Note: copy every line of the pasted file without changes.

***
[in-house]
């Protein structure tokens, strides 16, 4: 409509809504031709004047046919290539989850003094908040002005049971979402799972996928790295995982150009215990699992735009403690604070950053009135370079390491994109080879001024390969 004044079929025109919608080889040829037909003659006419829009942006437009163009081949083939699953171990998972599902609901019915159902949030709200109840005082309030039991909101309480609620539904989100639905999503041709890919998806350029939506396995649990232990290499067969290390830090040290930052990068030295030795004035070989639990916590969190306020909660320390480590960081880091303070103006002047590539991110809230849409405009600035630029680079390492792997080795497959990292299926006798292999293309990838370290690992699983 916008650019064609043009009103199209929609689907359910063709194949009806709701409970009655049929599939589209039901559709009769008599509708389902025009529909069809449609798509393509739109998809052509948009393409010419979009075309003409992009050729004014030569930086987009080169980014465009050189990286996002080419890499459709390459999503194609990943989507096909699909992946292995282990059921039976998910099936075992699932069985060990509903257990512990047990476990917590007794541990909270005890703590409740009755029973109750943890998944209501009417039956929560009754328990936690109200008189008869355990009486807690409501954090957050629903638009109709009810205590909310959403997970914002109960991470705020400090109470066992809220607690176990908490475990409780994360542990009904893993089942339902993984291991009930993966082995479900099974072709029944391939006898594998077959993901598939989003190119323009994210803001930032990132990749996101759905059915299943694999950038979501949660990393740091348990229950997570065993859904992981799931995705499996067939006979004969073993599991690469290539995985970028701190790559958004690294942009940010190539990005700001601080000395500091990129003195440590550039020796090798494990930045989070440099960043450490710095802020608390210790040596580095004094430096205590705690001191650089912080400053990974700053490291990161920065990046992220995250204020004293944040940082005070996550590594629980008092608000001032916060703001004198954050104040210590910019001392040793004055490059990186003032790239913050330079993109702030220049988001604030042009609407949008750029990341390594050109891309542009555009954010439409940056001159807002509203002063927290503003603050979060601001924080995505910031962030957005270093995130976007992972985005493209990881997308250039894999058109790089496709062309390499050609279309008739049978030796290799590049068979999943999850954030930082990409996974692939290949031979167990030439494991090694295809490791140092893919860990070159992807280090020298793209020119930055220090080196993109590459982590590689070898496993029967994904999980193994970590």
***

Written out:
[in-house]
């Protein structure tokens, strides 16, 4: 409509809504031709004047046919290539989850003094908040002005049971979402799972996928790295995982150009215990699992735009403690604070950053009135370079390491994109080879001024390969 004044079929025109919608080889040829037909003659006419829009942006437009163009081949083939699953171990998972599902609901019915159902949030709200109840005082309030039991909101309480609620539904989100639905999503041709890919998806350029939506396995649990232990290499067969290390830090040290930052990068030295030795004035070989639990916590969190306020909660320390480590960081880091303070103006002047590539991110809230849409405009600035630029680079390492792997080795497959990292299926006798292999293309990838370290690992699983 916008650019064609043009009103199209929609689907359910063709194949009806709701409970009655049929599939589209039901559709009769008599509708389902025009529909069809449609798509393509739109998809052509948009393409010419979009075309003409992009050729004014030569930086987009080169980014465009050189990286996002080419890499459709390459999503194609990943989507096909699909992946292995282990059921039976998910099936075992699932069985060990509903257990512990047990476990917590007794541990909270005890703590409740009755029973109750943890998944209501009417039956929560009754328990936690109200008189008869355990009486807690409501954090957050629903638009109709009810205590909310959403997970914002109960991470705020400090109470066992809220607690176990908490475990409780994360542990009904893993089942339902993984291991009930993966082995479900099974072709029944391939006898594998077959993901598939989003190119323009994210803001930032990132990749996101759905059915299943694999950038979501949660990393740091348990229950997570065993859904992981799931995705499996067939006979004969073993599991690469290539995985970028701190790559958004690294942009940010190539990005700001601080000395500091990129003195440590550039020796090798494990930045989070440099960043450490710095802020608390210790040596580095004094430096205590705690001191650089912080400053990974700053490291990161920065990046992220995250204020004293944040940082005070996550590594629980008092608000001032916060703001004198954050104040210590910019001392040793004055490059990186003032790239913050330079993109702030220049988001604030042009609407949008750029990341390594050109891309542009555009954010439409940056001159807002509203002063927290503003603050979060601001924080995505910031962030957005270093995130976007992972985005493209990881997308250039894999058109790089496709062309390499050609279309008739049978030796290799590049068979999943999850954030930082990409996974692939290949031979167990030439494991090694295809490791140092893919860990070159992807280090020298793209020119930055220090080196993109590459982590590689070898496993029967994904999980193994970590």